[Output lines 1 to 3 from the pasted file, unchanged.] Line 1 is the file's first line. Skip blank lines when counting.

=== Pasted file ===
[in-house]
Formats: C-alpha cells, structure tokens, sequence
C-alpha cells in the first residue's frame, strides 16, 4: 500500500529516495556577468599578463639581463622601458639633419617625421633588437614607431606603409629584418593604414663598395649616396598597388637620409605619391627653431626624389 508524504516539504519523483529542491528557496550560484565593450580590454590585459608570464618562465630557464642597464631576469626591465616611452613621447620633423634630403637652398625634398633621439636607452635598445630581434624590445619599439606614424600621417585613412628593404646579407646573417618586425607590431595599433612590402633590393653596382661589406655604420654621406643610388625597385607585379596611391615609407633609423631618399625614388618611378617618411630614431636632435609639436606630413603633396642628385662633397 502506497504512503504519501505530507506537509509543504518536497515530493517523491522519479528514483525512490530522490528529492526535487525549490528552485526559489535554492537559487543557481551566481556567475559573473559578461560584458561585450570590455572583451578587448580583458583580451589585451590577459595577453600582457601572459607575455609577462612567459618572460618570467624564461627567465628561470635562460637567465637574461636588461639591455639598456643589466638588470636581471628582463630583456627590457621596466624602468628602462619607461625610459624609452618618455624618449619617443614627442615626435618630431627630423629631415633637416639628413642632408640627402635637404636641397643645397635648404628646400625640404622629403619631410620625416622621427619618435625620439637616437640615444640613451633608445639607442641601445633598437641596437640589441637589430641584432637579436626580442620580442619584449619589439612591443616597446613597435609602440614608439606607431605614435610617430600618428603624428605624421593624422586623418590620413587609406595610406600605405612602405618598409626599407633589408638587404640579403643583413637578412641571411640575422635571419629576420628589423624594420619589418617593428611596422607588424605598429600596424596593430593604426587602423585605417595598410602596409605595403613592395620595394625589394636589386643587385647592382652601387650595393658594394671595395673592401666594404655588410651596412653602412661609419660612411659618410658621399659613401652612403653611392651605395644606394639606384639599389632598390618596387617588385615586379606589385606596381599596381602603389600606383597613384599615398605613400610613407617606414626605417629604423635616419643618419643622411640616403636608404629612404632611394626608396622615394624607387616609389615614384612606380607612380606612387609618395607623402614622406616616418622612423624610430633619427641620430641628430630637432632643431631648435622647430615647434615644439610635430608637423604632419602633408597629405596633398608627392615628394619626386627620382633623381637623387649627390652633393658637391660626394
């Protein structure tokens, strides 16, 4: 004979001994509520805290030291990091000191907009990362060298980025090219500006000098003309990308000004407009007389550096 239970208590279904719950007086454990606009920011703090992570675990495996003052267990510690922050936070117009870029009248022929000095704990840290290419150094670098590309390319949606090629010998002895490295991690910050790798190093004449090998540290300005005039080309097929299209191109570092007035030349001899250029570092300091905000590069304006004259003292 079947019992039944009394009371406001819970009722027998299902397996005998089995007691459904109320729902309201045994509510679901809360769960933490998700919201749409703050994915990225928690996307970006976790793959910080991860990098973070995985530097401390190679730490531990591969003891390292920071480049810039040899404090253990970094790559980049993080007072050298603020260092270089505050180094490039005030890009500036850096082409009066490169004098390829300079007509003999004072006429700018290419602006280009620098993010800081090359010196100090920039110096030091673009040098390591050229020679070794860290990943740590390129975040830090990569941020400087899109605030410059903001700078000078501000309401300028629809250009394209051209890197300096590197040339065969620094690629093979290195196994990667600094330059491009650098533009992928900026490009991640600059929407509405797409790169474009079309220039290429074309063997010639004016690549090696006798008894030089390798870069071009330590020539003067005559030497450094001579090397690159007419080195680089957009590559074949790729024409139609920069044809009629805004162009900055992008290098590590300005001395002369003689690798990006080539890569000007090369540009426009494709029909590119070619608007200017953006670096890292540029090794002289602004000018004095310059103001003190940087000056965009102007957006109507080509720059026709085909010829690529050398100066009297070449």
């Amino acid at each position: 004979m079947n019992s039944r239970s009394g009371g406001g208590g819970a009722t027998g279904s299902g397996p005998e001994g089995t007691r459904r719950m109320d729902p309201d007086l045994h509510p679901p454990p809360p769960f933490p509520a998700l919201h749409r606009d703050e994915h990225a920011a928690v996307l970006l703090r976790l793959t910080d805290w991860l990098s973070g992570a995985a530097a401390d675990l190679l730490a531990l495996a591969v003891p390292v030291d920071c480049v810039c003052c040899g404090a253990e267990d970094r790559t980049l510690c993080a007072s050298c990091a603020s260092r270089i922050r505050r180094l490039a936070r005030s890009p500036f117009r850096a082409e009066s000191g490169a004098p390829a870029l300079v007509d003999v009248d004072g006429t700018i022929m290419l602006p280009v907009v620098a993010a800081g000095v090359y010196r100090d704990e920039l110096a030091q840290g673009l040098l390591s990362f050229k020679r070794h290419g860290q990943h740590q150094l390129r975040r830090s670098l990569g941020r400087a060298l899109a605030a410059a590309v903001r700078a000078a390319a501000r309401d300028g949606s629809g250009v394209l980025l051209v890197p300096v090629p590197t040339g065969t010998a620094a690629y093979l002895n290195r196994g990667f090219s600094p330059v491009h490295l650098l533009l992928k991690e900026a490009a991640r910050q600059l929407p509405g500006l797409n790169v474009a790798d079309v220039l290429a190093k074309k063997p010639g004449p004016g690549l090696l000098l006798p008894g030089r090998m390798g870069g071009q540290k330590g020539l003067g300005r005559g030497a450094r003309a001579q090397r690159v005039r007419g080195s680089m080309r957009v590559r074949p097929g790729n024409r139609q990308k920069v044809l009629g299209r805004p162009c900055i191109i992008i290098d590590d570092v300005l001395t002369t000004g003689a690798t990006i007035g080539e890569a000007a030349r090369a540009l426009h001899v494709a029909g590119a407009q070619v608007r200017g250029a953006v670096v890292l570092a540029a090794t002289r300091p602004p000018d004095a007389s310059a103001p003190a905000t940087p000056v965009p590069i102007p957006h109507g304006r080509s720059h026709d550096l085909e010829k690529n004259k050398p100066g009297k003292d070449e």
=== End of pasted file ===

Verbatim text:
[in-house]
Formats: C-alpha cells, structure tokens, sequence
C-alpha cells in the first residue's frame, strides 16, 4: 500500500529516495556577468599578463639581463622601458639633419617625421633588437614607431606603409629584418593604414663598395649616396598597388637620409605619391627653431626624389 508524504516539504519523483529542491528557496550560484565593450580590454590585459608570464618562465630557464642597464631576469626591465616611452613621447620633423634630403637652398625634398633621439636607452635598445630581434624590445619599439606614424600621417585613412628593404646579407646573417618586425607590431595599433612590402633590393653596382661589406655604420654621406643610388625597385607585379596611391615609407633609423631618399625614388618611378617618411630614431636632435609639436606630413603633396642628385662633397 502506497504512503504519501505530507506537509509543504518536497515530493517523491522519479528514483525512490530522490528529492526535487525549490528552485526559489535554492537559487543557481551566481556567475559573473559578461560584458561585450570590455572583451578587448580583458583580451589585451590577459595577453600582457601572459607575455609577462612567459618572460618570467624564461627567465628561470635562460637567465637574461636588461639591455639598456643589466638588470636581471628582463630583456627590457621596466624602468628602462619607461625610459624609452618618455624618449619617443614627442615626435618630431627630423629631415633637416639628413642632408640627402635637404636641397643645397635648404628646400625640404622629403619631410620625416622621427619618435625620439637616437640615444640613451633608445639607442641601445633598437641596437640589441637589430641584432637579436626580442620580442619584449619589439612591443616597446613597435609602440614608439606607431605614435610617430600618428603624428605624421593624422586623418590620413587609406595610406600605405612602405618598409626599407633589408638587404640579403643583413637578412641571411640575422635571419629576420628589423624594420619589418617593428611596422607588424605598429600596424596593430593604426587602423585605417595598410602596409605595403613592395620595394625589394636589386643587385647592382652601387650595393658594394671595395673592401666594404655588410651596412653602412661609419660612411659618410658621399659613401652612403653611392651605395644606394639606384639599389632598390618596387617588385615586379606589385606596381599596381602603389600606383597613384599615398605613400610613407617606414626605417629604423635616419643618419643622411640616403636608404629612404632611394626608396622615394624607387616609389615614384612606380607612380606612387609618395607623402614622406616616418622612423624610430633619427641620430641628430630637432632643431631648435622647430615647434615644439610635430608637423604632419602633408597629405596633398608627392615628394619626386627620382633623381637623387649627390652633393658637391660626394